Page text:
The Independent halves annual losses to £4.6m

i: "a natural home for mischief and great writing" says Amol Rajan, editor of The Independent
i: "a natural home for mischief and great writing" says Amol Rajan, editor of The Independent

The Independent has halved its trading loss in its last financial year, attributed to increased revenues generated by its digital operation and offshoot i, and cost-savings in production.

For the financial year 2013/14, The Independent print and digital portfolio recorded a trading loss of £4.6 million, down from £9.1 million the previous year and a significant improvement on the trading loss of £22.6m filed in 2010/11.

The financial performance follows two price hikes for the i-paper (from 20p to 30p then 40p) resulting in a sharp rise in revenue.

Also in the past year, The Independent has launched for its sister newspaper i and opened a digital office in New York.

On the basis of the first three quarters of the current financial year, the company forecasts a further significant reduction in trading loss for the financial year 2014/15.

The ESI Media group, owned by Evgeny Lebedev, also houses the London Evening Standard and London Live.

'Reasons for real optimism'

Steve AucklandSteve Auckland, chief executive of ESI Media Group, said: "Last year I came into a business that had clearly shown great resilience and tenacity for several years. After nine months in the job I can see reasons for real optimism.

"We have cut costs without damaging our core brands and products, we’ve added new revenue streams, and restructured our commercial team which I think will ultimately boost performance.

"The Independent titles and website represent strong, proud and internationally respected brands which appeal to advertisers.

"Full credit should go to the teams and our collective thanks to the Lebedevs for their continued support."

Amol Rajan, editor of The Independent, who launched a redesign in November 2013, said: "I believe the past two years have been a resounding success, both editorially and financially. I wanted to take the paper back to the future, and revive some of the spirit of our founders in 1986.

"Our redesign won several awards; we have broken countless exclusives; our foreign reporting has been peerless; our features, arts, business and sports coverage keep getting better, and our political journalism during the election was second to none.

"Our titles, including i and The Independent on Sunday, are a natural home for mischief and great writing once again – as the judges of this year’s British Press Awards recognised.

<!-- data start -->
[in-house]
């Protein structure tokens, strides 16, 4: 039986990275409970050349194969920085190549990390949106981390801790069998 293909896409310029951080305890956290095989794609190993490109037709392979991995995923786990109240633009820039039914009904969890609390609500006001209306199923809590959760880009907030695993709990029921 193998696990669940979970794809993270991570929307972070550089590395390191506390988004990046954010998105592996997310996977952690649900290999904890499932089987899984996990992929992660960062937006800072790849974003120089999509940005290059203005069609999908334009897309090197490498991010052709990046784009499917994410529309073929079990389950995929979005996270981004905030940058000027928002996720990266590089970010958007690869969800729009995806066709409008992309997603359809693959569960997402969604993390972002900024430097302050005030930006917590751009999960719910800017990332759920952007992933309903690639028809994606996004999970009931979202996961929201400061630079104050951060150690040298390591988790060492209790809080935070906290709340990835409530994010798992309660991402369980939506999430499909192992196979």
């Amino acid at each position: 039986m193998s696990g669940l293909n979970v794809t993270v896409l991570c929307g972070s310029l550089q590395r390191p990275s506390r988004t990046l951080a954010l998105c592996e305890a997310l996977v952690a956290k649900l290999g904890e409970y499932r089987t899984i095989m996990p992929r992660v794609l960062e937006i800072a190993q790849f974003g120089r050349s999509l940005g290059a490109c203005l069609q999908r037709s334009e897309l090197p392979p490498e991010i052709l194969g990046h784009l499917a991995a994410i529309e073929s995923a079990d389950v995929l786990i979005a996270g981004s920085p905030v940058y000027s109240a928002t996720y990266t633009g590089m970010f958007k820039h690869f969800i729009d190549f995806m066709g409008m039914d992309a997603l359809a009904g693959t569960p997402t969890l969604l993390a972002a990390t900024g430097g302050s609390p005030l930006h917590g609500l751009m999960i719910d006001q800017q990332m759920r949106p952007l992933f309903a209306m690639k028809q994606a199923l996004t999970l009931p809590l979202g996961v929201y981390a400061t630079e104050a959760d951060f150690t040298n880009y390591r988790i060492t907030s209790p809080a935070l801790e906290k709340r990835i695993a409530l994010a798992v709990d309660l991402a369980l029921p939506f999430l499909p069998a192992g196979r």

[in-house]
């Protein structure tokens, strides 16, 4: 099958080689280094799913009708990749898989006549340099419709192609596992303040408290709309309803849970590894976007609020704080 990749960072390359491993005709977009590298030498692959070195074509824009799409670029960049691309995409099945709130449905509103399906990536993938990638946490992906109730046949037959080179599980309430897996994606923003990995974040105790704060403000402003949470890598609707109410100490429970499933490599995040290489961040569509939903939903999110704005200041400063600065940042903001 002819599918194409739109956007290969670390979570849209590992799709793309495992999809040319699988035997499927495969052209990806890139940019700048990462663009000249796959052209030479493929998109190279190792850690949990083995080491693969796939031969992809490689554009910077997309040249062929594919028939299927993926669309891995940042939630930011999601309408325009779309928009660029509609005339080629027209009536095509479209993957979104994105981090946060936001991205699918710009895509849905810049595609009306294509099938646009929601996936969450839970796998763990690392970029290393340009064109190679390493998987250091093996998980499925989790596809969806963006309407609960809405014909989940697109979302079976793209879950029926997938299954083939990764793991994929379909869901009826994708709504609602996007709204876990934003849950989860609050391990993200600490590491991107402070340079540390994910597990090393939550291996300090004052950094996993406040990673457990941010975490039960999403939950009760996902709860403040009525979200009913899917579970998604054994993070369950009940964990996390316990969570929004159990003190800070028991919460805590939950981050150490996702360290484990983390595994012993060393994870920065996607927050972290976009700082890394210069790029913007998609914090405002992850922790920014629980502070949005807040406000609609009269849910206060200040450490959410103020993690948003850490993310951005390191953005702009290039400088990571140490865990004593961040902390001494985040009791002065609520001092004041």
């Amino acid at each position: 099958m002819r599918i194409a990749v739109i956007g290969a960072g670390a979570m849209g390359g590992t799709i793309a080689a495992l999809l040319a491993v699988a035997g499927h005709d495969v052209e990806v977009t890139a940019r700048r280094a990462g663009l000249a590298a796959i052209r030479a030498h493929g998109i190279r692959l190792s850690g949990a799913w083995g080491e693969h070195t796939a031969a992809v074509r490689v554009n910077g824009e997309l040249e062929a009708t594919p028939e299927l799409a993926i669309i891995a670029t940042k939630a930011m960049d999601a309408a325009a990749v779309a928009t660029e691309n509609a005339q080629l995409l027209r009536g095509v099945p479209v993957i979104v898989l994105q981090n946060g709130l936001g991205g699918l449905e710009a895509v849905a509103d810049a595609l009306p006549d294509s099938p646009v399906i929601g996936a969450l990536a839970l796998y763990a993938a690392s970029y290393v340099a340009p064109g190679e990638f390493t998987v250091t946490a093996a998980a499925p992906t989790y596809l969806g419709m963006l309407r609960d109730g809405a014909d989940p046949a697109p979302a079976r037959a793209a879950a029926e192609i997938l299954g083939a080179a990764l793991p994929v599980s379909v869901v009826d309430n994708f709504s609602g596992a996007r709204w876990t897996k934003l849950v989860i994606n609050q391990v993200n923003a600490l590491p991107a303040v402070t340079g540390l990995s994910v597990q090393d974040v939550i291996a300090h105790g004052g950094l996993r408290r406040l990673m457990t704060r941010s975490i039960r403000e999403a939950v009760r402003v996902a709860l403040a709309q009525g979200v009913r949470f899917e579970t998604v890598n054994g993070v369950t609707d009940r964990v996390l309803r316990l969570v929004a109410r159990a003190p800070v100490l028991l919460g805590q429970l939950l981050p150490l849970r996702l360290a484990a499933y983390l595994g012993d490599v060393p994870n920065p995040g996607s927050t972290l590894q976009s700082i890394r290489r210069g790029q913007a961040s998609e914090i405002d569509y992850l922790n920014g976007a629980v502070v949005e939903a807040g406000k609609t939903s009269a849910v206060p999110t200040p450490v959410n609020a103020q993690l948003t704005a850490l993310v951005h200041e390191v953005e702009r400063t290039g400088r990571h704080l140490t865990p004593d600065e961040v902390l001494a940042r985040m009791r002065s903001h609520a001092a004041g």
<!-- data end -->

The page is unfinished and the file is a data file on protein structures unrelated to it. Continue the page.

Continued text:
"Under Christian Broughton's outstanding leadership, our digital platforms are surging and The Independent is a true global force."

Looking ahead, in an interview with Campaign last month, Auckland had suggested The Independent’s losses is on track to be less than £4 million for the current financial year ending September 2015, which could potentially be offset by profits within the group from the Evening Standard.

London Live TV posts nearly £12m losses

Elsewhere in the group, the company’s local TV channel London Live yesterday reported an operating loss of £11.6 million for the year to September 2014.

The local TV channel launched by Evgeny Lebedev’s media company in May 2014 was forced to cut about a third of its staff earlier this year. The operation is now on track to reduce its losses by about half in the current financial year.

Auckland appeared to pave the way for closing London Live if it did not achieve a marked turnaround this year, telling Campaign that the local TV operation "has to now stand on its own two feet as a business. We can’t keep propping it up".

The channel has enjoyed some of its strongest weeks since then, but far from the local service envisioned at inception its biggest audience drivers to date have been repeats of popular shows, including Ali G, Made in Chelsea and Trigger Happy TV, which attract weekly audiences of between 100,000 to 200,000.

Excluding exceptional start-up costs, London Live made a loss of £10m. Revenues for the business, which has struggled to pull in audiences and significant advertising revenue, were £1.3m for the six-month period from 31 March 2014 when the TV station first began broadcasting.

Tim Kirkman, chief operating officer of London Live, said: "We launched a quality channel after building the complete broadcasting chain from scratch and our agile approach during our first year has seen us evolve the channel, focusing investment on the most popular programming and ensuring a financially sustainable cost base for the business. 

"Following consultations with Ofcom, we have also benefited from a number of modifications to licence requirements, which have enabled us to further boost our offering for viewers."

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